After lots of 2-digit numbers ending in 5 came up, my brain went on autopilot thinking "any number that ends in 5 is not a prime". I lost when 5 came up.


I'm not sure why but having 'yes' be on the left is really messing me up.


You must be a macOS or iOS user.


Or Android.

So a solid majority of all computer users.


I've started, if I wake up in the middle of the night, thinking of a 'prime-looking' number, then trying to factor it. Sometimes I discover interesting connections, other times I fall back asleep - either is a win.


Good practice for learning divisibility rules https://en.m.wikipedia.org/wiki/Divisibility_rule


This is really cool! I made a very similar game a couple years ago: https://jew.ski/prime-time/

It's interesting to compare the game play and design. My game is written in Elm and open source if anyone is interested. This website has keyboard inputs (y or n) which is a good idea. My game only does click/touch inputs.


man, these tech screenings are getting out of control


Is there a reason we're obsessed with primes beyond aesthetics? Why does this set of numbers garner all the headlines as opposed to some other arbitrary integer sequence like the Recamán numbers [0] ?

If tomorrow someone discovered a closed-form equation for the nth prime, how would mathematics/the world change?

[0] https://en.wikipedia.org/wiki/Recamán%27s_sequence


The prime numbers are critical in cryptography. Almost all of our current digital security infrastructure is based on the concept of multiplying large numbers together modulo suitably big prime numbers.

Any major step towards understanding them (such as a closed-form equation for primes) would have major mathematical knock-on effects which may or may not undermine these methods, or provide us with a basis for even stronger cryptographic mechanisms to make use of in the future.


>Almost all of our current digital security infrastructure is based on the concept of multiplying large numbers together modulo suitably big prime numbers.

That's not true of elliptic curves.


Elliptic curve cryptography uses modulo of large prime numbers. Curve25519 uses 2^255 - 19 for example


I'm not sure about a closed-form equation for the nth prime, but if integer factorization can be done in linear time then much of applied cryptography needs to be replaced.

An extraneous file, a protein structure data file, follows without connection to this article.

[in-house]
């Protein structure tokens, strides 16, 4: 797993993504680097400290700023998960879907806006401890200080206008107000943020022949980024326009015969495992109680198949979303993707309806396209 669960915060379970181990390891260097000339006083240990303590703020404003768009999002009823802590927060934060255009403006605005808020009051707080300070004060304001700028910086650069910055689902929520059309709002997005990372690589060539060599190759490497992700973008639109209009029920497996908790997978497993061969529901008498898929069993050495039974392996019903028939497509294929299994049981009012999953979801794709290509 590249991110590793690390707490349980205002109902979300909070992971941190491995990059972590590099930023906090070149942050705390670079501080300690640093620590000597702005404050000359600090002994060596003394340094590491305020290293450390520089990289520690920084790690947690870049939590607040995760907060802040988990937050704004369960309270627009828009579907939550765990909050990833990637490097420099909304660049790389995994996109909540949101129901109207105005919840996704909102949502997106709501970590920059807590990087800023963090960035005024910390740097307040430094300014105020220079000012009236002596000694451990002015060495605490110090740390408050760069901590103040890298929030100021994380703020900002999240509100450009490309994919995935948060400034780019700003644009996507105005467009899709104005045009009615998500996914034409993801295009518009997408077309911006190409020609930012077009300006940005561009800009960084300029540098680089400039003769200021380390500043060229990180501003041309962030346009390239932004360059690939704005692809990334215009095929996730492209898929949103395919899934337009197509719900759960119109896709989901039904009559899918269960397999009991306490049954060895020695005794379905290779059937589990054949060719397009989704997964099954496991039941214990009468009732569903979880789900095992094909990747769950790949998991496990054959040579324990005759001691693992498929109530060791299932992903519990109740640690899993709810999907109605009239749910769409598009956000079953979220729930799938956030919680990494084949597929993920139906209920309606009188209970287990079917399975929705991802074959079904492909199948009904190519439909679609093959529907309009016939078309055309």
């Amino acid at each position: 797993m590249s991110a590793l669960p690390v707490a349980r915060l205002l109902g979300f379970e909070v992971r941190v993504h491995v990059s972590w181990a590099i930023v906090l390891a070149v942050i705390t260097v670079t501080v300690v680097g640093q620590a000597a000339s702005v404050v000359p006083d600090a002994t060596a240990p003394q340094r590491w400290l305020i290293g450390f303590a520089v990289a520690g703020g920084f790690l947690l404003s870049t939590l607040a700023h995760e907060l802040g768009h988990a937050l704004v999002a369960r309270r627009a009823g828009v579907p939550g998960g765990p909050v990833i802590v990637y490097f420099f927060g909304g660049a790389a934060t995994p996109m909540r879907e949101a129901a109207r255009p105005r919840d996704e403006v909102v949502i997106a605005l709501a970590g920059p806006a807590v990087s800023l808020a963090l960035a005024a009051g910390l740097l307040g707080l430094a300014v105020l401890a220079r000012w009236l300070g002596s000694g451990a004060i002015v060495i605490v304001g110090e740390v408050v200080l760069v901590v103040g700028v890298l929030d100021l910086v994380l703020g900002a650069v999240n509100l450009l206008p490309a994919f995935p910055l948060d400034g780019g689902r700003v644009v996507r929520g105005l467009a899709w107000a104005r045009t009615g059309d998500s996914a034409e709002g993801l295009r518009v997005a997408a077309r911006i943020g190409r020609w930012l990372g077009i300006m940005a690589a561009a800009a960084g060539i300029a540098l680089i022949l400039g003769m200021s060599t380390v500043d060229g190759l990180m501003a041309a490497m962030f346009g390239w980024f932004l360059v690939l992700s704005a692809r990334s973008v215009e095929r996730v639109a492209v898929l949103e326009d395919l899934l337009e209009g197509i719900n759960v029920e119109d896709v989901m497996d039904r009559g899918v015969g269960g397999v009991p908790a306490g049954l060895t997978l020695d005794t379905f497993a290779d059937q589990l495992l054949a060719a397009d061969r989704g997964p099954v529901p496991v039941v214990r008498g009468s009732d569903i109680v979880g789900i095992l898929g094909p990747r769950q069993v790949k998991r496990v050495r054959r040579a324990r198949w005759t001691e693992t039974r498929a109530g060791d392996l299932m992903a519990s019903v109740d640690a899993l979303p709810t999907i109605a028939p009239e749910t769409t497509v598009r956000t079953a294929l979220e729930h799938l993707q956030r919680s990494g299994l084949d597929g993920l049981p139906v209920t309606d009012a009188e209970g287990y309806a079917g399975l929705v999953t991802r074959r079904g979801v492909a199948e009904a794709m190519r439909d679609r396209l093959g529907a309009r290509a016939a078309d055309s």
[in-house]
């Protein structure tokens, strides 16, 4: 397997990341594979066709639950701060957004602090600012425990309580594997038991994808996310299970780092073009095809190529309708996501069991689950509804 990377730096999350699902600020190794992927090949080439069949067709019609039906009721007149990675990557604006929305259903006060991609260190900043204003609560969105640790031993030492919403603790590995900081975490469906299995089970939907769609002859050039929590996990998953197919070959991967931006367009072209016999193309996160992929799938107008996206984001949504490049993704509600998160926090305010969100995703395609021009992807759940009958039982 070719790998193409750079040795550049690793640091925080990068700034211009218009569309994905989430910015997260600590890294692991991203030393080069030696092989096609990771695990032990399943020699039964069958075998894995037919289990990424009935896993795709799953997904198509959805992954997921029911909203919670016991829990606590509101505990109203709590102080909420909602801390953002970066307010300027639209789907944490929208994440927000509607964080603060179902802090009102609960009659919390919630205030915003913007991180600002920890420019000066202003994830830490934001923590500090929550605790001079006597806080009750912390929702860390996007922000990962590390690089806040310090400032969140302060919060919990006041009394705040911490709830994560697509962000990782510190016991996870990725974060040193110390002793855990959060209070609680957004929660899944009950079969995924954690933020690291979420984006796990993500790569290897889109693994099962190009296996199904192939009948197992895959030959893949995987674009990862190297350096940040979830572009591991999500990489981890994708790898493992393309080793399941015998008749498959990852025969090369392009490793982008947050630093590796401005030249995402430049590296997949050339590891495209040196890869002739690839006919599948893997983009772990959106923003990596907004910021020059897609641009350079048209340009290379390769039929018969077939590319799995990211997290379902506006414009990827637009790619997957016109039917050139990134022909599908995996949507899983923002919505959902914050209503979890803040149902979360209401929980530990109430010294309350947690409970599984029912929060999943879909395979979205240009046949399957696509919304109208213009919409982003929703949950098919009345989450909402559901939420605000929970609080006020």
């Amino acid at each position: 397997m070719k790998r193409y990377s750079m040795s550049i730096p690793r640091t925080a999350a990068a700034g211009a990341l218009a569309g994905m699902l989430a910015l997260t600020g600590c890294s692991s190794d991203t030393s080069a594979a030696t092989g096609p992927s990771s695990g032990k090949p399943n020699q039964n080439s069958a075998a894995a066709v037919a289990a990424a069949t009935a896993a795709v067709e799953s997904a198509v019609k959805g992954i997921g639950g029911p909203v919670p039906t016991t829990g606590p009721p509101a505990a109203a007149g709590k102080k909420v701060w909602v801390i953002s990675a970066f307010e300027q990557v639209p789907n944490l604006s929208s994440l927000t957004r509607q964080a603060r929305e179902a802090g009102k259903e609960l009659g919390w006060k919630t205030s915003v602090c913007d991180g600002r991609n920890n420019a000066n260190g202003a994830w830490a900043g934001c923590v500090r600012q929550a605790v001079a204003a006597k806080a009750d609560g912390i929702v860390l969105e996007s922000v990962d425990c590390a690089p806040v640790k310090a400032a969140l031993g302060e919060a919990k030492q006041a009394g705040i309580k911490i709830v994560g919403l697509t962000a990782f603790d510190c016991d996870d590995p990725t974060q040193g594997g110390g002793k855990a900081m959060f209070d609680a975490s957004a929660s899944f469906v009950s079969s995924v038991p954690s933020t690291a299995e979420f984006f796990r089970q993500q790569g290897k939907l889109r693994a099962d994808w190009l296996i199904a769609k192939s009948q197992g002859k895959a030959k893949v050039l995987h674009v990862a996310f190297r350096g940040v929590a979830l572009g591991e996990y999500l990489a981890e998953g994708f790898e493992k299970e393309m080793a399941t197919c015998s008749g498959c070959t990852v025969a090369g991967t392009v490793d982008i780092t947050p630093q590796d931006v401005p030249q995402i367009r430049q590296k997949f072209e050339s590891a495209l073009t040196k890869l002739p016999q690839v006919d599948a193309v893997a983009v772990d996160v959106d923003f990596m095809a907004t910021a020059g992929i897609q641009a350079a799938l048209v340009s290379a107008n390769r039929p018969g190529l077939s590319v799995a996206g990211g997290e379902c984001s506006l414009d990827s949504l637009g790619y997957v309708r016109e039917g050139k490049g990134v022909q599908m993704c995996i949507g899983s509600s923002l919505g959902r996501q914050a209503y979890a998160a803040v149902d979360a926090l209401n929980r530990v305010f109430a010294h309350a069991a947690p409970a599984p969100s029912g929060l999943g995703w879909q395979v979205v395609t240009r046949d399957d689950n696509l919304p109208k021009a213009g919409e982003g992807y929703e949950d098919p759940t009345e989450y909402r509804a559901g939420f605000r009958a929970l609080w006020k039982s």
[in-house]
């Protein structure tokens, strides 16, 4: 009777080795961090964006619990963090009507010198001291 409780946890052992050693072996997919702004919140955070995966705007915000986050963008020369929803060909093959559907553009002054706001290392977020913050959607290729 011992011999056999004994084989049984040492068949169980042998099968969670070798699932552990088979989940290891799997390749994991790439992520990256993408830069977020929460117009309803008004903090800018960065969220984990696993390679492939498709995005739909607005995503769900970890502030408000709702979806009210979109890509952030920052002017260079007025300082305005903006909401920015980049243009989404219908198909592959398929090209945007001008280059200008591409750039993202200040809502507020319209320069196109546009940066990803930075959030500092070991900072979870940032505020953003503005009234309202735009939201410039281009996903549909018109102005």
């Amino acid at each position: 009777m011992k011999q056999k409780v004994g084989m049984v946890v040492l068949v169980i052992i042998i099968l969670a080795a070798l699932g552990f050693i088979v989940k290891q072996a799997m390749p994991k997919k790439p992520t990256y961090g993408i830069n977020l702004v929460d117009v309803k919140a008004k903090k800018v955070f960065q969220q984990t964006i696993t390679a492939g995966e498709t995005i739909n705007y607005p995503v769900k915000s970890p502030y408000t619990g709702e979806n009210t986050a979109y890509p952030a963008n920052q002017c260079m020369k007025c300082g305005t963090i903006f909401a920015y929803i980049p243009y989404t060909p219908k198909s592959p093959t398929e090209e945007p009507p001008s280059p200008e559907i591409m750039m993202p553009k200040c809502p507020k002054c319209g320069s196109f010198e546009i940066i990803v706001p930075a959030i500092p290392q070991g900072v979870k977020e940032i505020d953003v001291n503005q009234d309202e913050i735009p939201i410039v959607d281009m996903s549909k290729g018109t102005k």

None is known. Can't be a polynomial.


There are two main operations for whole numbers: addition and multiplication. A basic question is what are the "atoms". With respect to addition, the atom is 1, since every number can be written as a sum of 1's, and 1 isn't itself a nontrivial sum. With respect to multiplication, the atoms are the primes, where primes aren't nontrivial products.

A cool thing about breaking a number into multiplicative atoms (the "prime decomposition") is that to multiply two numbers, you can just add up however many copies there are of each atom. Primes turn multiplication into addition in this way. In other words, each prime defines a sort of logarithm that measures the amount of that prime in a number, and knowing the "coordinate" in prime space is enough to determine the original number.

Then one might wonder what is the relationship between primes and addition. When you add two numbers, the prime decomposition of the result seems to be dramatically different from the decompositions of the summands. But there are patterns, like how the sum of even numbers is even. The abc conjecture[1] has to do with one of these patterns.

The relative order of the primes also is saying something about the relationship between addition and multiplication, since addition underlies how you compare two numbers. There are old results about the density of the primes as if they were following a random distribution.

I'm not sure if there's any deep structure that Recamán's sequence has anything to do with. All that seems to be interesting about it is that it evades our capabilities of determining whether every number eventually appears. The Collatz conjecture is similar in this way, though it is further complicated by the fact that it mixes the structures of multiplication and addition.

[1] https://en.wikipedia.org/wiki/Abc_conjecture

Going deeper, in algebraic geometry, what you do is take various number systems (called "rings" -- the integers are an example of a ring) and pretend each element is a function that measures some scalar quantity about an associated space. It's a bold and wild idea. There is a process by which you can figure out what the points of this associated space are, and, at least for the integers, there is one point for each prime. If you think about an integer n as a function defined on this space, then the evaluation of n at the point p ends up being equal to n mod p. All I'm trying to say by bringing this up is that primes are not just aesthetic, they have deep significance, with many analogs in other kinds of mathematics.